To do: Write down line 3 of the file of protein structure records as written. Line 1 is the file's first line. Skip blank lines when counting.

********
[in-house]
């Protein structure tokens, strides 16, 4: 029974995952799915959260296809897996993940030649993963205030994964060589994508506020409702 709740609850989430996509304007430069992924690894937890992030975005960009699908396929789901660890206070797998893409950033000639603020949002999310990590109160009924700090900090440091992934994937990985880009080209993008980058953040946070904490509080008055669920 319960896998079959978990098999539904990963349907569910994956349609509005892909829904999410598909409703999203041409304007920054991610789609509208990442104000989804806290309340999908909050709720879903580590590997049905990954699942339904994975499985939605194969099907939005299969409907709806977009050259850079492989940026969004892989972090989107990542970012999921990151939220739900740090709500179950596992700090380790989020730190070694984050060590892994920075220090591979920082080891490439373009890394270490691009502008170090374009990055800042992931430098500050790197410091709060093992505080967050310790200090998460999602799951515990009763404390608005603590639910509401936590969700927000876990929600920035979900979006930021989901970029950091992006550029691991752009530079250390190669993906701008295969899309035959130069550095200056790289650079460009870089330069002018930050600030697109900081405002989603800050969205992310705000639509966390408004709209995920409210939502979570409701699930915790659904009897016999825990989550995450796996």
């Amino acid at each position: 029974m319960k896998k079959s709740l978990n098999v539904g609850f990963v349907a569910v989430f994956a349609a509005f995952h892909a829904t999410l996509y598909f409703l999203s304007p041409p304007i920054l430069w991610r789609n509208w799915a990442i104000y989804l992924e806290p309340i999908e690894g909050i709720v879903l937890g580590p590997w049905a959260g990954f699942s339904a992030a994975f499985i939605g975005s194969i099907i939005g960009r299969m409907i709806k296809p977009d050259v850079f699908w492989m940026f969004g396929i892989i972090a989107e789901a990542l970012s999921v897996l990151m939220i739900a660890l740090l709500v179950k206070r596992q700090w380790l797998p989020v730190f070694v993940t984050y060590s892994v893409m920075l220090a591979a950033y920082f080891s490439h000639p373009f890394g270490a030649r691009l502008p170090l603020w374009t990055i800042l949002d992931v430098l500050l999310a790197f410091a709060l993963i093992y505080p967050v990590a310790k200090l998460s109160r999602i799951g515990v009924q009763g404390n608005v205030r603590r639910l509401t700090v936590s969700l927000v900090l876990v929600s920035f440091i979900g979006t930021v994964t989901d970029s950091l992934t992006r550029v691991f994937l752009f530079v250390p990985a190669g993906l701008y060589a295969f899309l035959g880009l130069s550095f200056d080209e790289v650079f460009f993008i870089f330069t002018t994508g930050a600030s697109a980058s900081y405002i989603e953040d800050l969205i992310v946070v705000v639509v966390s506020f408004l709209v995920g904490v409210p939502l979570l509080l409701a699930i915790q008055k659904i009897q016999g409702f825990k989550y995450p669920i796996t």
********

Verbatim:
């Amino acid at each position: 029974m319960k896998k079959s709740l978990n098999v539904g609850f990963v349907a569910v989430f994956a349609a509005f995952h892909a829904t999410l996509y598909f409703l999203s304007p041409p304007i920054l430069w991610r789609n509208w799915a990442i104000y989804l992924e806290p309340i999908e690894g909050i709720v879903l937890g580590p590997w049905a959260g990954f699942s339904a992030a994975f499985i939605g975005s194969i099907i939005g960009r299969m409907i709806k296809p977009d050259v850079f699908w492989m940026f969004g396929i892989i972090a989107e789901a990542l970012s999921v897996l990151m939220i739900a660890l740090l709500v179950k206070r596992q700090w380790l797998p989020v730190f070694v993940t984050y060590s892994v893409m920075l220090a591979a950033y920082f080891s490439h000639p373009f890394g270490a030649r691009l502008p170090l603020w374009t990055i800042l949002d992931v430098l500050l999310a790197f410091a709060l993963i093992y505080p967050v990590a310790k200090l998460s109160r999602i799951g515990v009924q009763g404390n608005v205030r603590r639910l509401t700090v936590s969700l927000v900090l876990v929600s920035f440091i979900g979006t930021v994964t989901d970029s950091l992934t992006r550029v691991f994937l752009f530079v250390p990985a190669g993906l701008y060589a295969f899309l035959g880009l130069s550095f200056d080209e790289v650079f460009f993008i870089f330069t002018t994508g930050a600030s697109a980058s900081y405002i989603e953040d800050l969205i992310v946070v705000v639509v966390s506020f408004l709209v995920g904490v409210p939502l979570l509080l409701a699930i915790q008055k659904i009897q016999g409702f825990k989550y995450p669920i796996t």